According to his study, only 19% of people would be ready to renew their trust in a creator whose project ended in failure, but 73% of them would nevertheless be willing to finance another creator’s project.

Equity crowdfunding: the situation is improving

Through equity crowdfunding, instead of receiving rewards, investors acquire a stake in the company. This is a new process in Canada but it has existed in the United Kingdom since 2011. British research firm Beauhurst recently compared the rate of failure among companies having benefitted from equity crowdfunding to that of companies that received traditional financing (seed capital funds, angel investors, etc.).

Only seed funding was evaluated for the purpose of the study. The results obtained for 2011 (equity crowdfunding was still in its infancy at the time) were not accounted for. All companies having received seed capital in the UK between 2012 and 2015 were included in the analysis (4290 financing rounds in total).

Many failures, but the situation is improving

Failure rates among companies that benefitted from equity crowdfunding in 2012 and 2013 are nevertheless high (21.7% and 25.4% respectively). In comparison, among the companies that were financed by traditional instruments, failure rates only reached 8.6% and 6.2% respectively.

Several reasons could explain this significant discrepancy. “Many companies that ran greater risks attempted to obtain equity crowdfunding at the time,” explains Pedro Madeira, research manager for Beauhurst. “Also, these companies often proposed consumer products at a time when the economy had not yet fully recovered from the meltdown.”

The failure rate stabilized itself greatly in 2014, at 4.5% among companies having received crowdfunding against 3.9% among companies that had benefitted from traditional financing.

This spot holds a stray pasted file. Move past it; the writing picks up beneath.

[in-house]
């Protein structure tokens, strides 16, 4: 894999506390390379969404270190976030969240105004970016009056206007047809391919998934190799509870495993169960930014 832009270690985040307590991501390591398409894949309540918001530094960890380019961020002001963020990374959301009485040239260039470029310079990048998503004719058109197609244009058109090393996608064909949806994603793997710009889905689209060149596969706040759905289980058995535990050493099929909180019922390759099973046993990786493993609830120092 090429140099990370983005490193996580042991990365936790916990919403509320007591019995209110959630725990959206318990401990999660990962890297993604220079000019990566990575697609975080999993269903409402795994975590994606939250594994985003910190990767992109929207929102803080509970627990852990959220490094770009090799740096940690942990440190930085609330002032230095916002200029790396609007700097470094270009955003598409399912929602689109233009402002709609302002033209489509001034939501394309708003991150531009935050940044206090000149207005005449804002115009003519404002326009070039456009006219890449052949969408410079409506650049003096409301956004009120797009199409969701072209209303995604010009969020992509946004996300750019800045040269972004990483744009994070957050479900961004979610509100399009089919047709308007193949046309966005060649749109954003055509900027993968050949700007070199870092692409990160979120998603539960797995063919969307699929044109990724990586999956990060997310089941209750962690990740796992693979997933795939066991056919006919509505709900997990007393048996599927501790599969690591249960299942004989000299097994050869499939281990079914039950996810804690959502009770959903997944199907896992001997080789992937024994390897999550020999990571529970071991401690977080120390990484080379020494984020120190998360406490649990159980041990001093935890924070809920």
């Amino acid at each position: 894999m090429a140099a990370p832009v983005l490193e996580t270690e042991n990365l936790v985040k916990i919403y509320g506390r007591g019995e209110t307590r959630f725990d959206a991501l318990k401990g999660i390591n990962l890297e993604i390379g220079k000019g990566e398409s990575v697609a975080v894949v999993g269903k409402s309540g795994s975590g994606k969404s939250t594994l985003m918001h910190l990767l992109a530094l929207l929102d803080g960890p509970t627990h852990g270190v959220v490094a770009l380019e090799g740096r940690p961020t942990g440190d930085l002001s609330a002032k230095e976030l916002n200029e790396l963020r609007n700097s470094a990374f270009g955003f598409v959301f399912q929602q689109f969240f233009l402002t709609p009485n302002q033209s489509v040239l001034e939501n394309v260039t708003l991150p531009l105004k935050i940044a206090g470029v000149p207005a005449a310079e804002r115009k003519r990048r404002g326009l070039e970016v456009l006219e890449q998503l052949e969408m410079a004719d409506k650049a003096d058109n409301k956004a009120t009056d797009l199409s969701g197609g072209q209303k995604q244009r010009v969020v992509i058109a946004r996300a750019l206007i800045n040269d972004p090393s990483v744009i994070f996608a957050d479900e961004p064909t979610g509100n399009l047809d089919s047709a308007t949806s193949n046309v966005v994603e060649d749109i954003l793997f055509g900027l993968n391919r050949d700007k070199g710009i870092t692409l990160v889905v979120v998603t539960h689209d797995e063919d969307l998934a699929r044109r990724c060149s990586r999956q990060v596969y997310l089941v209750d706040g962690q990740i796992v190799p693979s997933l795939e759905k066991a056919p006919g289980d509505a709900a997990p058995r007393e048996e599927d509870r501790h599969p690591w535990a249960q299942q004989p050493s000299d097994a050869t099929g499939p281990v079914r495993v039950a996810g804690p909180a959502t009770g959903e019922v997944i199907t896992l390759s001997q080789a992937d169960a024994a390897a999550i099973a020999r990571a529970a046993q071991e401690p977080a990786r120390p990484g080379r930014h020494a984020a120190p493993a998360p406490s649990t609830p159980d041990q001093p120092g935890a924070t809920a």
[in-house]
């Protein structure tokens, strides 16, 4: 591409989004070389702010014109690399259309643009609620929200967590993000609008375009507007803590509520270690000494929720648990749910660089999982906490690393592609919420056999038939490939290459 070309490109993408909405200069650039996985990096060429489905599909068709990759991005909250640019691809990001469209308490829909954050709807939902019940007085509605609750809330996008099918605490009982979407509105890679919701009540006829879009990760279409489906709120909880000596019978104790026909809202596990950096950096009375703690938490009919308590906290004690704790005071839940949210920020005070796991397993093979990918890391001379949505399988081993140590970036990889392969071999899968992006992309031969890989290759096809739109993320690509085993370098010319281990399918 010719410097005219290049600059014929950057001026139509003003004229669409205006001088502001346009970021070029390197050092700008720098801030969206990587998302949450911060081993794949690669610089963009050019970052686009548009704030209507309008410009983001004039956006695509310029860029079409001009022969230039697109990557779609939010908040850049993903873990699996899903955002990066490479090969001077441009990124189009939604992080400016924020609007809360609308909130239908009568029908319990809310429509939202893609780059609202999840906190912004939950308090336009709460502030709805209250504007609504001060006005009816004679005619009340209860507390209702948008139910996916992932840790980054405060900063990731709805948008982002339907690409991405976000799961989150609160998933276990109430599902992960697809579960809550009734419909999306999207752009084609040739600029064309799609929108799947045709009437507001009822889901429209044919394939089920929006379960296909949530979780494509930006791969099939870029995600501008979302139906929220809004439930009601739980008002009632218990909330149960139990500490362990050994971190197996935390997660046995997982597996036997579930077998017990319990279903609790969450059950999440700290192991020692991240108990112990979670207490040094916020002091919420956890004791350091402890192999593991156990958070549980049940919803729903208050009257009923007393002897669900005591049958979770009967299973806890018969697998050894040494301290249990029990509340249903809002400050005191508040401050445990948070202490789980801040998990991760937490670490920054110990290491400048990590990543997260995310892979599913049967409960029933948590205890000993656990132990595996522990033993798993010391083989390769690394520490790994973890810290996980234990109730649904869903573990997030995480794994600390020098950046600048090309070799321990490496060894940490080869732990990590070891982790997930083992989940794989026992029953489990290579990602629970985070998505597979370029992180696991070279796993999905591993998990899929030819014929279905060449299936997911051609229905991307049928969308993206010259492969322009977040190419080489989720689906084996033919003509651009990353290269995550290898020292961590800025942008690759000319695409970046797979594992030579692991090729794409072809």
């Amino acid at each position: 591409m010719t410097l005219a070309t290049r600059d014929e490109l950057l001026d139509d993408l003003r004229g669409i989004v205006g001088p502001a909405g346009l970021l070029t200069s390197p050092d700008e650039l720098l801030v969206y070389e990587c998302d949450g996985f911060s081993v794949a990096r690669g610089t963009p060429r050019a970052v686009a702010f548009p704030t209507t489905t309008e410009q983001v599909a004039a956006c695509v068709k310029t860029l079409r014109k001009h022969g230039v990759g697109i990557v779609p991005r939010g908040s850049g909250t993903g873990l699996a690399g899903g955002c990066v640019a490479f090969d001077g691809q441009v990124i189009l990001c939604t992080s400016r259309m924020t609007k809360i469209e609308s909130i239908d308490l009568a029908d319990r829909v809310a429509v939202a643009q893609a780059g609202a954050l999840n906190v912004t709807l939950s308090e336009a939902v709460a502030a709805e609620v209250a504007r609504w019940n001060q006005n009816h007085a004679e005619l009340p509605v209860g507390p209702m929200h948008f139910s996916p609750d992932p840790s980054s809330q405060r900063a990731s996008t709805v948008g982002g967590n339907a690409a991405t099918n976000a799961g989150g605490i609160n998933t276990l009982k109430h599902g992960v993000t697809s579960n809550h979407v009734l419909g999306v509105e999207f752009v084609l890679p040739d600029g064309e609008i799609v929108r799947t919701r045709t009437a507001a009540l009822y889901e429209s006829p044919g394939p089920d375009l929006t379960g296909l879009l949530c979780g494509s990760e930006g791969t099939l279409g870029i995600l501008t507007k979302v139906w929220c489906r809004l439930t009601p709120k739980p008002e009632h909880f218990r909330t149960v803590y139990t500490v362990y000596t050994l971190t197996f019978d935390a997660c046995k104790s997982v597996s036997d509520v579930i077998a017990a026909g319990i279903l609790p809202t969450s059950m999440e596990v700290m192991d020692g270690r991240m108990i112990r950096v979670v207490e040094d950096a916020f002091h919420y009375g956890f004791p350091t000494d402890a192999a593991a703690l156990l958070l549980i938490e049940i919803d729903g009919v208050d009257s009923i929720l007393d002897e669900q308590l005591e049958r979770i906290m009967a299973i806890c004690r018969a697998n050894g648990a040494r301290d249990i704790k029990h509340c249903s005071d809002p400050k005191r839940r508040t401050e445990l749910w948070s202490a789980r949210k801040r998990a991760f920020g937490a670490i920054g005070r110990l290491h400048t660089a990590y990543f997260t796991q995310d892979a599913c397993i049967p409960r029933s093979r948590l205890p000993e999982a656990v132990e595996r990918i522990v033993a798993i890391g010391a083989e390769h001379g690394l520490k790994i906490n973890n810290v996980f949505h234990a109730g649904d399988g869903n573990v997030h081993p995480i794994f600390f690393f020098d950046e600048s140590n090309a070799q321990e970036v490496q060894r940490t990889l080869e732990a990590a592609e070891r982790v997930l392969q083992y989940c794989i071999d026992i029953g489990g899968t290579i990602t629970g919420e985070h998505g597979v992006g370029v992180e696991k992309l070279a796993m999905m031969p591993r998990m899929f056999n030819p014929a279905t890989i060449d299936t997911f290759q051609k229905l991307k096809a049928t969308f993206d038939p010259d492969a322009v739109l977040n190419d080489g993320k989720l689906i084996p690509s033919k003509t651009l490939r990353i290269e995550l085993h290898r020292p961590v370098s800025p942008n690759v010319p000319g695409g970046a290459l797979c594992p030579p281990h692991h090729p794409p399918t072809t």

The time factor probably explains part of the drop observed in the results for 2014 seeing as not all companies had the time to fail. Moreover, this difference could also be attributable to market maturity.

Indeed, financing platforms have multiplied since 2011 and lessons have been learned from past errors. “In 2011 and 2012, there were fewer companies and fewer platforms. More mediocre projects could therefore nevertheless make their mark and obtain funds. Today, the competition is more intense,” points out Mr. Madeira.

He also believes that there is today’s companies seeking equity crowdfunding are more diverse compared to 2012 or 2013. This fact could also explain the improvement.

The value of successful companies often decreases over time

If the rate of failure among companies that benefitted from equity crowdfunding has decreased over the years, another data point calculated by Beauhurst paints a dimmer picture.

According to the research firm, over half of the companies having benefitted from crowdfunding and received a second round of funding actually see their value decrease. This is in stark contrast compared to traditionally financed companies—only 24% of which lose value over time.

“These companies are still in business but they’re not doing very well,” estimates Pedro Madeira. The researcher recognizes that the companies that have had the time to conduct two rounds of financing are often among the first that benefitted from equity crowdfunding. They are therefore riskier businesses. “But even when that is factored in, the difference remains significant,” he claims.

For Pedro Madeira, companies that are thinking about joining the equity crowdfunding bandwagon must first and foremost set their priorities straight. Is it money or publicity that they want?

“If you’re doing it mainly for the money, you can afford being more aggressive in your evaluation,” sustains the researcher. “But a company looking for angel investments and visibility must offer the best conditions to investors even if that comes at the price of a lower valuation. The risks of devaluation in subsequent rounds of financing will decrease and the company’s first investors may remain evangelists for the company.”

“If the company’s valuation is too high, it is at risk of being devaluated in the future and losing its initial clients. So what good does that do if the goal is to benefit from a good level of visibility?,” summarizes Pedro Medeira.